A board member with one of the nation’s largest apparel companies that includes brands such as Timberland and The North Face has stepped down from her board position after damaging emails in which she called the Black Lives Matter movement “the true racists” were leaked on Friday, Sept. 3.
On Tuesday, Sept. 7, VF Corporation announced that Silicon Valley investor Veronica Wu resigned from the board position. The firm is one of the largest apparel companies in the U.S. and owns Vans, North Face and Jansport, among other brands.
According to Axios, who obtained the documents, Wu commented on the announcement from her then-employer, who stated it would honor Juneteenth as a company holiday.
Last year, Congress moved to make the longest-running Black holiday that commemorated the end of slavery in Texas a federal holiday — to be recognized as Juneteenth National Independence Day.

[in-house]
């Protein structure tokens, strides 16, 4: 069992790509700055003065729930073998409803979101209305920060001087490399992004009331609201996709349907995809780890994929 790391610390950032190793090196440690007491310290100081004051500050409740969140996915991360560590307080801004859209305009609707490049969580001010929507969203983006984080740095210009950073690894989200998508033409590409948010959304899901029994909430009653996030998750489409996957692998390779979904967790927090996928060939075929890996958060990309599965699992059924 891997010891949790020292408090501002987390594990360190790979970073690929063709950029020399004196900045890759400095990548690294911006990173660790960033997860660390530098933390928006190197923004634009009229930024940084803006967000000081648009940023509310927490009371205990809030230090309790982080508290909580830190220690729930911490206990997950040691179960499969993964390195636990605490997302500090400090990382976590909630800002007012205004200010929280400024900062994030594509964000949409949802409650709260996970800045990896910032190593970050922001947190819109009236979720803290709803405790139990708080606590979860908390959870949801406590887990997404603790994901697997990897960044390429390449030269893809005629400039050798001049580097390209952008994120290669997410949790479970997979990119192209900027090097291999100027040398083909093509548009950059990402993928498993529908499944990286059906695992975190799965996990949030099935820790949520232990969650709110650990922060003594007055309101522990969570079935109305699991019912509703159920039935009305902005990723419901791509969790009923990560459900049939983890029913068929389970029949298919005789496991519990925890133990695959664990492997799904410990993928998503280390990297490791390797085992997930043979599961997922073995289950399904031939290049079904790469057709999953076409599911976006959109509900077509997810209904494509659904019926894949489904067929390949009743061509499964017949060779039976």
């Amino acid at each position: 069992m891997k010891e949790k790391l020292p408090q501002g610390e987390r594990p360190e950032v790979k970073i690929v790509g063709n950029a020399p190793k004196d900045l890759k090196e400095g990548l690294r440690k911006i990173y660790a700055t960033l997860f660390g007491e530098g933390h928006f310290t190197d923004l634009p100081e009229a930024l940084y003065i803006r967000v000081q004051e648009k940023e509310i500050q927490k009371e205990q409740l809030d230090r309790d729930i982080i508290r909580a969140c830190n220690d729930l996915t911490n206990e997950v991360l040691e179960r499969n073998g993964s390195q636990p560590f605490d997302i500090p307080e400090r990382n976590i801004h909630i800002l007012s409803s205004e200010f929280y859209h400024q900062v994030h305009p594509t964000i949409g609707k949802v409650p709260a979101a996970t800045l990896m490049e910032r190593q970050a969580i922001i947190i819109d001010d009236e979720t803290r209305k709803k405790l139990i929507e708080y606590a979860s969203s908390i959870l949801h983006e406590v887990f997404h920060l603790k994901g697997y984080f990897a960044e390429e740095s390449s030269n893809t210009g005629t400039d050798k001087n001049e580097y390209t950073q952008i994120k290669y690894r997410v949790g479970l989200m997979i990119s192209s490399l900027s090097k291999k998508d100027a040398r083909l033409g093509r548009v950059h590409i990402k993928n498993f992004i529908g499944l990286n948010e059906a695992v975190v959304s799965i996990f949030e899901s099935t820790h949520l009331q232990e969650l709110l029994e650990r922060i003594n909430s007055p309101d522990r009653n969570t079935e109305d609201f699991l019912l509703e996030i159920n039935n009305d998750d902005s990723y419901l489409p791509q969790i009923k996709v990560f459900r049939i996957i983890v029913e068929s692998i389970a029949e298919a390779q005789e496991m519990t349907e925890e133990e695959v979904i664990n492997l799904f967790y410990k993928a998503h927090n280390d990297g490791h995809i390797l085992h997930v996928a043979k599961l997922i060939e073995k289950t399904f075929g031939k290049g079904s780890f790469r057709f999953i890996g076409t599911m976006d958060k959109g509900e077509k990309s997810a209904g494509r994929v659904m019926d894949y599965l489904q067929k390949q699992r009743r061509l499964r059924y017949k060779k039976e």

Wu said she didn’t know about the holiday. Following further explanation and an emphasis that other companies were honoring the day too because of the country’s renewed focus on racism in the wake of George Floyd’s murder, Wu said she was “particularly not supportive.”
She allegedly wrote, “I don’t believe in Black Lives Matter. If anything, I think they are the true racists trying to stir up things to make this country going to socialism or even communism potentially.”
VF Corporation launched an investigation earlier this year, found the emails and found them to be “legitimate.” They told the outlet that “Wu’s decision to step down from the Board was not the result of any disagreement with VF on any matter relating to VF’s operations, policies or practices.”
However, it wasn’t the first time Wu made remarks of that manner. While at Hone Capital, which stands by its zero-tolerance policy for discrimination, one of the firm’s former employees claimed that “She would say ‘the reason you don’t see African Americans in tech is because they’re lazy and don’t work.’ ”
Wu did not publicly release a statement regarding the incident.